Share this post


Link to post
Share on other sites
41 minutes ago, Atom said:

Thanks for the info.

 

Do you happen to know what attributes are required to keep for surfacing?

What should I delete prior to CompresseCache node to insure I have enough data for surfacing to work yet present the smallest file size on the disk?

Well, i'm not an expert so take my suggestions with caution. To generate the whitewater and render the water once meshed, you should need only the velocity and the vorticity of the flip fluid simulation i believe.

Share this post


Link to post
Share on other sites

I just conducted a low-res test and it looks like you are right. You only need to keep @P and @v on the points. I also kept @name on the primitives so the volumes would retain their original naming as well. This does produce some file size savings, but the compressed files are about 5X bigger than the final surface files.

I'm still thinking that in my case it may be best to skip writing compressed cache file and just go for final surfacing.

Untitled-1.jpg

Share this post


Link to post
Share on other sites
9 minutes ago, Atom said:

I just conducted a low-res test and it looks like you are right. You only need to keep @P and @v on the points. I also kept @name on the primitives so the volumes would retain their original naming as well. This does produce some file size savings, but the compressed files are about 5X bigger than the final surface files.

I'm still thinking that in my case it may be best to skip writing compressed cache file and just go for final surfacing.

 

The problem is that if go immediately to cache out the meshed water, and something happens in the simulation/meshing phase (like a power shortage) you will have to restart from the beginning. Also if later on you wish to modify something of the meshed water you will have to resimulate everything. The compressed cache isn't really heavy in terms of disk space, i saw simulations done with the old tools going from 400 gb to 20 gb with the compressed cache.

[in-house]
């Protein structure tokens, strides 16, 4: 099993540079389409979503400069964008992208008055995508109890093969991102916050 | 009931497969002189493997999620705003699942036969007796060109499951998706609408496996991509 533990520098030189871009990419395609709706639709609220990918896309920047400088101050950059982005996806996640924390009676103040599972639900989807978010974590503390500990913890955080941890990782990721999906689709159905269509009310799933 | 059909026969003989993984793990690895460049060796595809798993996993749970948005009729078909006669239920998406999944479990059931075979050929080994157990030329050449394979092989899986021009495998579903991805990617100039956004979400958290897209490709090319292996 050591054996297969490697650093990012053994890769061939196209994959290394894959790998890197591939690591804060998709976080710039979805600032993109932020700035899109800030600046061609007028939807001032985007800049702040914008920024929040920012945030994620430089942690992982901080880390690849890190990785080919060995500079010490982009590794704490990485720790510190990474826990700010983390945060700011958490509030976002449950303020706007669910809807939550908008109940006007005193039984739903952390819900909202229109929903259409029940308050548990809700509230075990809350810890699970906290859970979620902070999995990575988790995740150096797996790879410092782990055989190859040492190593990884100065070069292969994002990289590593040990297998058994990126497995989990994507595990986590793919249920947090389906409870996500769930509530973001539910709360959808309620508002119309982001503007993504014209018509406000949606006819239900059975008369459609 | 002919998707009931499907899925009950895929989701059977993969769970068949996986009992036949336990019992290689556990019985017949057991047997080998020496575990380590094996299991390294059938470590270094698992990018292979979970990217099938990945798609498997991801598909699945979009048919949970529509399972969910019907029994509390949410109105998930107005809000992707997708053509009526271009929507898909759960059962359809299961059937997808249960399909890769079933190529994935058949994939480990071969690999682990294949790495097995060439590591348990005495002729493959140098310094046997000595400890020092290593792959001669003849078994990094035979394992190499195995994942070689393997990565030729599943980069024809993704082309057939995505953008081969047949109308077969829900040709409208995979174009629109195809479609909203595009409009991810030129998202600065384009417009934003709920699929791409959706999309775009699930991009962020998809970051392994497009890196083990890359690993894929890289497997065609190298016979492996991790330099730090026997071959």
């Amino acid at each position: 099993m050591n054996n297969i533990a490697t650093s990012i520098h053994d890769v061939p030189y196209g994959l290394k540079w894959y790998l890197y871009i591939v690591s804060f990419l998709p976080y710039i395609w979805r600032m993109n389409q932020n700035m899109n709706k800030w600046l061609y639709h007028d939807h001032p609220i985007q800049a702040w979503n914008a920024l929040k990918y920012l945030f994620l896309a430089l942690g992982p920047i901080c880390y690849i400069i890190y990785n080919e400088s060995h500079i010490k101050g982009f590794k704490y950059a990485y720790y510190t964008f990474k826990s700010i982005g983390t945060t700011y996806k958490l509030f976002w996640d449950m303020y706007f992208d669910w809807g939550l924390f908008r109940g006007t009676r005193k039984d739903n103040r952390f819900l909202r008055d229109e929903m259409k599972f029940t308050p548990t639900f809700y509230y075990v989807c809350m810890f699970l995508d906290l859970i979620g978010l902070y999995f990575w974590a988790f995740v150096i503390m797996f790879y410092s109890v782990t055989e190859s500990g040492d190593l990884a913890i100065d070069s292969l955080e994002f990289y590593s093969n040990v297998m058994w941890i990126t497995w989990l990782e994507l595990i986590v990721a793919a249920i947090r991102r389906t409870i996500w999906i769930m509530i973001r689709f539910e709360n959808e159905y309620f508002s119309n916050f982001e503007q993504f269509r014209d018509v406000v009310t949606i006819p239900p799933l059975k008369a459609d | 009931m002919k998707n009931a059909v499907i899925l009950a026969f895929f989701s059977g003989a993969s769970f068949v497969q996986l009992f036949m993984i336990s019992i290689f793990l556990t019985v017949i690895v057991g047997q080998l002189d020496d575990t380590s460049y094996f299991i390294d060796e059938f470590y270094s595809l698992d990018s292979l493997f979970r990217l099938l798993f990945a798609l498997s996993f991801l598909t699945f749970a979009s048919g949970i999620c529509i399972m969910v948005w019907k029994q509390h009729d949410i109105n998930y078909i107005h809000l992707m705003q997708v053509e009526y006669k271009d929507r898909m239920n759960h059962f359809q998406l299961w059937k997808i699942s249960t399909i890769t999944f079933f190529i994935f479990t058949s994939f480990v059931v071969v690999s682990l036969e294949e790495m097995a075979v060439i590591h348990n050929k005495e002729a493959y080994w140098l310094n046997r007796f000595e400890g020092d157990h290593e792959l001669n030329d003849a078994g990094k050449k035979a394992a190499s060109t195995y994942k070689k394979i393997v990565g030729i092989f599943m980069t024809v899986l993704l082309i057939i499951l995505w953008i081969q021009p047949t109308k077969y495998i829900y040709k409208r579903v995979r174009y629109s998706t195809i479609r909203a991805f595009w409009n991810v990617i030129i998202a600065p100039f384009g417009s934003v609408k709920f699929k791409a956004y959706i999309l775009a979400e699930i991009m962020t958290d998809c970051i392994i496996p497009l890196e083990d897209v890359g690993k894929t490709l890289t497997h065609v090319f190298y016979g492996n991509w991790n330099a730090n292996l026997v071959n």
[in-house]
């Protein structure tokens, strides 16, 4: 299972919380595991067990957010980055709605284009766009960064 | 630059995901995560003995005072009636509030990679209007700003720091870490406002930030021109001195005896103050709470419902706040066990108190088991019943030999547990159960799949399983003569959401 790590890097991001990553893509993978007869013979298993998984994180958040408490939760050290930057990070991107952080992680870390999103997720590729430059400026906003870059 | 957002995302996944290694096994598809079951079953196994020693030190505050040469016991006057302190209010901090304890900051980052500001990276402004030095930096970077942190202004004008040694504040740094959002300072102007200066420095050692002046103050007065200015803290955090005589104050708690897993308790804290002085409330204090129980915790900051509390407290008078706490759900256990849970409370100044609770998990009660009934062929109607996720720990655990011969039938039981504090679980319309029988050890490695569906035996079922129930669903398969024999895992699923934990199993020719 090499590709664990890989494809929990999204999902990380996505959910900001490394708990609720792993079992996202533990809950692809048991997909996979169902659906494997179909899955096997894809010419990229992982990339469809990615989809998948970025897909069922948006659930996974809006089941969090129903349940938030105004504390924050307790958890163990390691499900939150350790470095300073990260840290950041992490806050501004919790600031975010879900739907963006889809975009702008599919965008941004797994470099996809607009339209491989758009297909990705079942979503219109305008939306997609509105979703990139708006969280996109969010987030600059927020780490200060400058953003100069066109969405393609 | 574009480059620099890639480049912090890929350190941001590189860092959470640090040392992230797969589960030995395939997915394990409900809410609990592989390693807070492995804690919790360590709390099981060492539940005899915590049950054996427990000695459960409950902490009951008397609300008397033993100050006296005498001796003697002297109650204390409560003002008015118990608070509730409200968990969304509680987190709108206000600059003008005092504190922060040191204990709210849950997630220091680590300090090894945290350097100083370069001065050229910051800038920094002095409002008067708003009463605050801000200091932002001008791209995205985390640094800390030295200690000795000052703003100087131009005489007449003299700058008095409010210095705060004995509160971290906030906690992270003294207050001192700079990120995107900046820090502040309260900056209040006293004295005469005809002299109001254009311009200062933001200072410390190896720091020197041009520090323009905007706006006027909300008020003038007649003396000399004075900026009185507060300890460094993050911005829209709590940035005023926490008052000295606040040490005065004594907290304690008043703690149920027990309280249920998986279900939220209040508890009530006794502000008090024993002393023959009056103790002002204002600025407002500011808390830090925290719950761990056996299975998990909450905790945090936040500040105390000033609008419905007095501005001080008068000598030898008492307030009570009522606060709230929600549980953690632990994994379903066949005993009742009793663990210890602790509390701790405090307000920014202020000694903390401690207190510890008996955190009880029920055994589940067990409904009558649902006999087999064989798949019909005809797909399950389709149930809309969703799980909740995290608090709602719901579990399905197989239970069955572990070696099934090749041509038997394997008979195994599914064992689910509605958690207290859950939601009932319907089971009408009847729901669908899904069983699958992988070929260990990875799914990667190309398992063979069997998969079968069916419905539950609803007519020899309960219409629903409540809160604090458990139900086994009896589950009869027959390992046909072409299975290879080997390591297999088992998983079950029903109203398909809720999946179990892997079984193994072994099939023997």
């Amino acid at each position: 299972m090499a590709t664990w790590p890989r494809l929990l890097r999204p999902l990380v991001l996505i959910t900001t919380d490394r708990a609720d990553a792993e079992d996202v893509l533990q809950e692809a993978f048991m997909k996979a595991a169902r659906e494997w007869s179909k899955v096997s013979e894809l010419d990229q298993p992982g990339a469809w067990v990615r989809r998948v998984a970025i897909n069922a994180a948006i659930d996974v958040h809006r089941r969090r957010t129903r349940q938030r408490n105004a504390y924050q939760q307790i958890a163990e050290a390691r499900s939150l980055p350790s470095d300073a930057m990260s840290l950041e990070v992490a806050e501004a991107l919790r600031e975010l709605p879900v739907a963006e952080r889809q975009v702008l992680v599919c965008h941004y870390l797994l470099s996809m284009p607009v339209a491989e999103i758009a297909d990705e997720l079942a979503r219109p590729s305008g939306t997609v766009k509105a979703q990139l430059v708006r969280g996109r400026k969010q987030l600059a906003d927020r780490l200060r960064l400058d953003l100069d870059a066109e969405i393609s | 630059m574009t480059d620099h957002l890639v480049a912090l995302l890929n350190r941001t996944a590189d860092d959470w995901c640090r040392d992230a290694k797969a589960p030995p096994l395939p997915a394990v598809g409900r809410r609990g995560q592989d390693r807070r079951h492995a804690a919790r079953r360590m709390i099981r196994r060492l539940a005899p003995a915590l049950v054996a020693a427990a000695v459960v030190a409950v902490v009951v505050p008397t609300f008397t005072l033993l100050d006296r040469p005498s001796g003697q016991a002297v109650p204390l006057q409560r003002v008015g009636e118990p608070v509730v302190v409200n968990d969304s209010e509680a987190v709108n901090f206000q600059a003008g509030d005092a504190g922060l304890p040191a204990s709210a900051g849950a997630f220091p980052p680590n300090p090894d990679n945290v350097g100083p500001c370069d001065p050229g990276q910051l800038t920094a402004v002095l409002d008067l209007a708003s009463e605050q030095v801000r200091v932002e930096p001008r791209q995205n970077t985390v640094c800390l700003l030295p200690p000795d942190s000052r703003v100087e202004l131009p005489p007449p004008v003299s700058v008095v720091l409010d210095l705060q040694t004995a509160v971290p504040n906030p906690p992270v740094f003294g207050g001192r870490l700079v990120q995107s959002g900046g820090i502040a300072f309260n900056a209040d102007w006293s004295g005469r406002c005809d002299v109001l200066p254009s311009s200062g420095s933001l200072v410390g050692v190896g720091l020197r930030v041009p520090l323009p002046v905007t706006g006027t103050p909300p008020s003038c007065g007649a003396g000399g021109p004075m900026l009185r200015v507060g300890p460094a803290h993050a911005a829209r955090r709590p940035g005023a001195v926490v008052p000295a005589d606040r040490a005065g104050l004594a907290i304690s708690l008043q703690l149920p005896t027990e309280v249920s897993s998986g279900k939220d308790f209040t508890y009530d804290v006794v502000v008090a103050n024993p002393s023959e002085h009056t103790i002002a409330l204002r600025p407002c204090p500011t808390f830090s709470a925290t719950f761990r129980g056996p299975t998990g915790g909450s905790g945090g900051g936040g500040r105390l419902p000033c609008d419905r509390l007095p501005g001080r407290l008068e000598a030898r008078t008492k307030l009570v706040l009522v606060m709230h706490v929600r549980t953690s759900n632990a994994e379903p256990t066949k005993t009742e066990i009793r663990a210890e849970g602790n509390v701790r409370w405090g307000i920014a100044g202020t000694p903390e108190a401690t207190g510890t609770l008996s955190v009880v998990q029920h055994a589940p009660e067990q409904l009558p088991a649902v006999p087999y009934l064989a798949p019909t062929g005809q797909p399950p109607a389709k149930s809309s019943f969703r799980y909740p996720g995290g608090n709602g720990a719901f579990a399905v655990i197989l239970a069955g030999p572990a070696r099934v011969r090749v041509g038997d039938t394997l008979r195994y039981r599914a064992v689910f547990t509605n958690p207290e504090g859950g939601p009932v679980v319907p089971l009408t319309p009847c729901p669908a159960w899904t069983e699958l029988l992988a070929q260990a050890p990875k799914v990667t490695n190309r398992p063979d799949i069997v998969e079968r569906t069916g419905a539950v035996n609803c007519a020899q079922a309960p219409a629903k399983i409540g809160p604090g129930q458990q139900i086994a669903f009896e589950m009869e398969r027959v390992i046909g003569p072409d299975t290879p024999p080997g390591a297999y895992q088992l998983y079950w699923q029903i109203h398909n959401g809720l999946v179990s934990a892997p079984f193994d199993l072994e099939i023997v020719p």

Edited by Federico

Share this post


Link to post
Share on other sites

For doing a simulation like this with a workstation like yours, you need to be a bit smarter when doing flip simulations. Just by looking at your file, I can see many areas that can be improved on to help with simulation times and your meshing process. Here are some of my findings so far:

- At a particle separation of  0.025, how many particles is that at frame 48? I am going to say that it is alot. You need to me more conscious of how many particles you are dealing with in your flip simulations. The particle separation is going to be different for every flip simulation you ever do because it depends on the scale of your simulation. I took your file and ran 10 frames of your simulation at a particle separation 0.025. At frame 1 you had 4 million particles and at frame 10 you have 22 million. You are roughly injecting a little over 2 million particles per frame at that particle separation and you keep doing so every frame until the end of the simulation. The only time particles are getting killed are when the waterfall hits the bottom of your container. If you are going to emit particles like this every frame, you are best off maybe having some sinks around your main body of water to help regulate the number of particles. For a body of water like this, you can easily get away with regulating the number of particles to 25-30 million and have that be enough resolution for you. If you don't want to emit particles like this every frame in the large body of water, don't make it an emitter and turn on reseed particles instead. Reseeding will help regulate the amount of particles that you start out with and try to maintain that if particles are getting killed off. Read up more about it in the help and do some testing with it.